For the first time in 73 years, Edinburgh – the Festival City- is quiet this August. This would have been the opening weekend of the 2020 Edinburgh International Festival season. But of course, it’s not a normal year. With the necessity for safety impacting the necessity for artistic expression, the creative forces behind the Festival have specially commissioned MY LIGHT SHINES ON, a film full of brand new work from artists across genres, featuring famous faces from festivals across the years and exclusive collaborations with other Edinburgh August festivals. The film is available, free to watch, on the Festival’s YouTube channel and Facebook Live from 9.30pm tonight and then throughout August.  You can also find the film at the foot of this blog entry (while it remains available to view).

This unique broadcast launches a series of new recorded activity, also available on the Festival’s YouTube channel from tonight, and then throughout August.

As a part of the MY LIGHT SHINES ON Online Festival, Scotland’s major national artistic companies have been commissioned to create extraordinary works that audiences can enjoy from their own homes. In celebration of our Festival City, they bring light and life to sites that must stay empty this year with unique filmed performances and insights from artists. New shows will be added daily so do check back at the festival’s YouTube channel regularly.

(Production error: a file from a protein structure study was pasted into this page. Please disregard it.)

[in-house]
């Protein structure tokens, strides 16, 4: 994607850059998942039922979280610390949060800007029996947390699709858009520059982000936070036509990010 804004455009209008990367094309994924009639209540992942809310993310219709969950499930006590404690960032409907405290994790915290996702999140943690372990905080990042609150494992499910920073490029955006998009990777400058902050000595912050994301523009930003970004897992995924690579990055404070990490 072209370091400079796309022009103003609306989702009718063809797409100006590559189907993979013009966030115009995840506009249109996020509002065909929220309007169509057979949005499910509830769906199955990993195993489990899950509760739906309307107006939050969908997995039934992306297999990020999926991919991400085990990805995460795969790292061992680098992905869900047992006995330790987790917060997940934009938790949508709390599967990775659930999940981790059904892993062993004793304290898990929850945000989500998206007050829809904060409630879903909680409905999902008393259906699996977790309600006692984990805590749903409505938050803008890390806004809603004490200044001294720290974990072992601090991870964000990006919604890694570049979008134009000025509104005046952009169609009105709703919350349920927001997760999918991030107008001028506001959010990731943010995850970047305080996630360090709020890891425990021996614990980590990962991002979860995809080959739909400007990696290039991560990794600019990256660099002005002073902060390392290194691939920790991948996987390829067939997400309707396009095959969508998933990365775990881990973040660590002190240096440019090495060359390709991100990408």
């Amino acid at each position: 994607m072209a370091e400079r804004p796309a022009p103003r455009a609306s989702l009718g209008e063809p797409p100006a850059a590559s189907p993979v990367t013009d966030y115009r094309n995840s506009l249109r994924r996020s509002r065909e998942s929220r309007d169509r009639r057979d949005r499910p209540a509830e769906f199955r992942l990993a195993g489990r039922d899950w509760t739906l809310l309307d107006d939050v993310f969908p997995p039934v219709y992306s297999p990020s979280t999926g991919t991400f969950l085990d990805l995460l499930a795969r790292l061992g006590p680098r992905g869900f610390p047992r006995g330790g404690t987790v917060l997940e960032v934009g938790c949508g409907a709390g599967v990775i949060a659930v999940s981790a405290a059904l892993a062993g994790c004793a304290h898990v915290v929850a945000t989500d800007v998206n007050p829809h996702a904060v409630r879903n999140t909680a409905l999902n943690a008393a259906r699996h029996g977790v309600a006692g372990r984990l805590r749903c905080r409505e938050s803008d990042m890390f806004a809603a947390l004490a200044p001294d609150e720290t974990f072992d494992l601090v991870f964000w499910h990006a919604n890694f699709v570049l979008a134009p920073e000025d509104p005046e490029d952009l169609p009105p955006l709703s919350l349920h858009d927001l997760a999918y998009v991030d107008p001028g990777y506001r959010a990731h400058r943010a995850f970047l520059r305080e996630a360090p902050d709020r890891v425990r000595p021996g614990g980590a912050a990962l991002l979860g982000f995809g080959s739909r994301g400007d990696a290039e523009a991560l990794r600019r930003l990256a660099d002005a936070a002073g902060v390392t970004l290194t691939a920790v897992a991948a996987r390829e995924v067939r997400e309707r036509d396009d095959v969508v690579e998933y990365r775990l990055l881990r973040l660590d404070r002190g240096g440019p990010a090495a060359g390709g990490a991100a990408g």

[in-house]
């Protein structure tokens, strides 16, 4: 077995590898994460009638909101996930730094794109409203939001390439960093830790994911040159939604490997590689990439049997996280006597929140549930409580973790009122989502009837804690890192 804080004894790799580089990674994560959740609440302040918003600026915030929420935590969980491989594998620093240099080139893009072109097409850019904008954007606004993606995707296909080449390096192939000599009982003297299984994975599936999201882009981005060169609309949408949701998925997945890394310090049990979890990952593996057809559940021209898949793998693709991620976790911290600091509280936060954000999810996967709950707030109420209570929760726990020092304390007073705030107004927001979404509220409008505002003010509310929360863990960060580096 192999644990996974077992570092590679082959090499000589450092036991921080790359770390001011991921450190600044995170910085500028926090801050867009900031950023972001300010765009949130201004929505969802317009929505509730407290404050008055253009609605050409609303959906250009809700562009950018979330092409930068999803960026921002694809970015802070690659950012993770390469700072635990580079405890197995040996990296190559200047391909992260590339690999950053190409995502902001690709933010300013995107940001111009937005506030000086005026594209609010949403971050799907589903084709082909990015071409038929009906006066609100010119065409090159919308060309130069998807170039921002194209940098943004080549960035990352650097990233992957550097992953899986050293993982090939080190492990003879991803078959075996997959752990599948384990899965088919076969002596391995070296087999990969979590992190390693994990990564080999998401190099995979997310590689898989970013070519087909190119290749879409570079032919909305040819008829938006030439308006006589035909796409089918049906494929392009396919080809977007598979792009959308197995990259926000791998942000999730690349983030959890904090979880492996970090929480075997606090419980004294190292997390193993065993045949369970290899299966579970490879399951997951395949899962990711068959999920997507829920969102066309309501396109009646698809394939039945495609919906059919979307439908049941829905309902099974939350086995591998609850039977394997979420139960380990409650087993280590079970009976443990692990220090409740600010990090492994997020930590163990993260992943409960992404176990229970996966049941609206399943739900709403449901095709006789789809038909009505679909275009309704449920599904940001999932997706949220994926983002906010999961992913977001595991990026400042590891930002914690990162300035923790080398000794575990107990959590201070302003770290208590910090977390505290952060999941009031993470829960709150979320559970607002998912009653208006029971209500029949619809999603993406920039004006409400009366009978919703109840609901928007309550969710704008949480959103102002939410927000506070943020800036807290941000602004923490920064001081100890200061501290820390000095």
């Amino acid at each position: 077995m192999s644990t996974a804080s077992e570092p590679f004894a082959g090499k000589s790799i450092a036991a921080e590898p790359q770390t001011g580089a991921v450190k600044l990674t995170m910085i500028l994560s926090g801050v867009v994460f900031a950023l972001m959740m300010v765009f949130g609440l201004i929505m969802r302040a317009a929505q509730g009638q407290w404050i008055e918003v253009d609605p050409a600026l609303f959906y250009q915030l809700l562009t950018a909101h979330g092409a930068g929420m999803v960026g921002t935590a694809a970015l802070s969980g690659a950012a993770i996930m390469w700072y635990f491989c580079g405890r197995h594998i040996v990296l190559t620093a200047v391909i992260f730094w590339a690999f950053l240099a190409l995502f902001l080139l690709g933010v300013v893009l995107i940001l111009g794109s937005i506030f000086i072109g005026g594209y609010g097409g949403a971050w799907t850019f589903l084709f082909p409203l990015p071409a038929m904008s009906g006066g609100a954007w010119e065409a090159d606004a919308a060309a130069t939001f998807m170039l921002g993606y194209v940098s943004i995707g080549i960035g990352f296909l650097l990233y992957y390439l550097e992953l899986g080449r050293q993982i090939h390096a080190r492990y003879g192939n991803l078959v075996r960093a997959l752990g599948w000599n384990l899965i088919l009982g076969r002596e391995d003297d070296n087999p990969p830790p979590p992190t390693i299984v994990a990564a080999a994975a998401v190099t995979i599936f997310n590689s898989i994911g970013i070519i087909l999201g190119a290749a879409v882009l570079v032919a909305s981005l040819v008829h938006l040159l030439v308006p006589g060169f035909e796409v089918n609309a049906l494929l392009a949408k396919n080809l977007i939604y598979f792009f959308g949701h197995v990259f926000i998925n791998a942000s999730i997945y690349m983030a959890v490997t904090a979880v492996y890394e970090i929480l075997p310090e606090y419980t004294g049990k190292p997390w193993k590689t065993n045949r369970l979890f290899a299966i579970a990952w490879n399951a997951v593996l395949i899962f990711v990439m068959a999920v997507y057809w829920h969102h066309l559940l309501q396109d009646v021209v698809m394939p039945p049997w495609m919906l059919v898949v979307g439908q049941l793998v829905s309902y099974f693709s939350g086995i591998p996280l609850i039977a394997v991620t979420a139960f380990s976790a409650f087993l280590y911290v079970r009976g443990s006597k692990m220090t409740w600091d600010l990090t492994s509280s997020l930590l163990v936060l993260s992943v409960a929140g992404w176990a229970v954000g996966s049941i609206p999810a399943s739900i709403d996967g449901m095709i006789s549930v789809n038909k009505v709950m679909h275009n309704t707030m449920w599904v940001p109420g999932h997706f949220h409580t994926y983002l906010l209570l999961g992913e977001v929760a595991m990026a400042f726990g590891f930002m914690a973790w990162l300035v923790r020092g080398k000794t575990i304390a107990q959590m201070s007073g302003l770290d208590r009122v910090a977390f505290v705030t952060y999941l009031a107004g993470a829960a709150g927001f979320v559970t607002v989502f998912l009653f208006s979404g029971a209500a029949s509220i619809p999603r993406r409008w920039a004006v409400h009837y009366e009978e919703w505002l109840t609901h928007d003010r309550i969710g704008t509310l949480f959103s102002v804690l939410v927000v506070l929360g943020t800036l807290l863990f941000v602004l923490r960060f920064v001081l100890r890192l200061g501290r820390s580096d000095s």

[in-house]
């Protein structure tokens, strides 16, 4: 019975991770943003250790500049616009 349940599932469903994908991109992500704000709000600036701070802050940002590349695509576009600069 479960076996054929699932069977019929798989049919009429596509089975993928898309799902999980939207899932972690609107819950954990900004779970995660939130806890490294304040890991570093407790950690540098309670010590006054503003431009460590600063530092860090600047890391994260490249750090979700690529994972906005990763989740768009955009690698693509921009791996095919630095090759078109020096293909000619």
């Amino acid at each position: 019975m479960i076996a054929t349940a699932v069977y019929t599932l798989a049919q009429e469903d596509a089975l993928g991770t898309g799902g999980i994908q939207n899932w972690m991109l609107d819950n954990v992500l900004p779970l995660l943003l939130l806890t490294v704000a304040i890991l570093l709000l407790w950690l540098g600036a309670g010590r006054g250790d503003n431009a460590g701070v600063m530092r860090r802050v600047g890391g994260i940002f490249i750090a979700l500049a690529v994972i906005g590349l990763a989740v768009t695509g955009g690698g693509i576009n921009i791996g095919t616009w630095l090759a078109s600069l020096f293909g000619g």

Enjoy these lovingly created lights that still shine despite our current circumstances, helping us to find our way back to performances everyone can enjoy – and which remind us of why the arts are such a beloved and vital part of our culture.


Watch Now: The Finborough’s BLUEPRINT MEDEA

Julia Pascal’s play BLUEPRINT MEDEA, seen in 2019, is now available to view online for free thanks to the Finborough Theatre’s streaming initiative.

Kurdish freedom fighter Medea escapes the Turkish military and arrives at UK Border Control on a forged passport. Slipping through immigration, Medea discovers how to exist on the margins of London life. Working illegally as a cleaner in a gym, she meets Jason-Mohammed, the son of Iraqi immigrants. Their attraction results in the birth of twin boys. Medea believes that she has finally found a new home, a new family and a new life.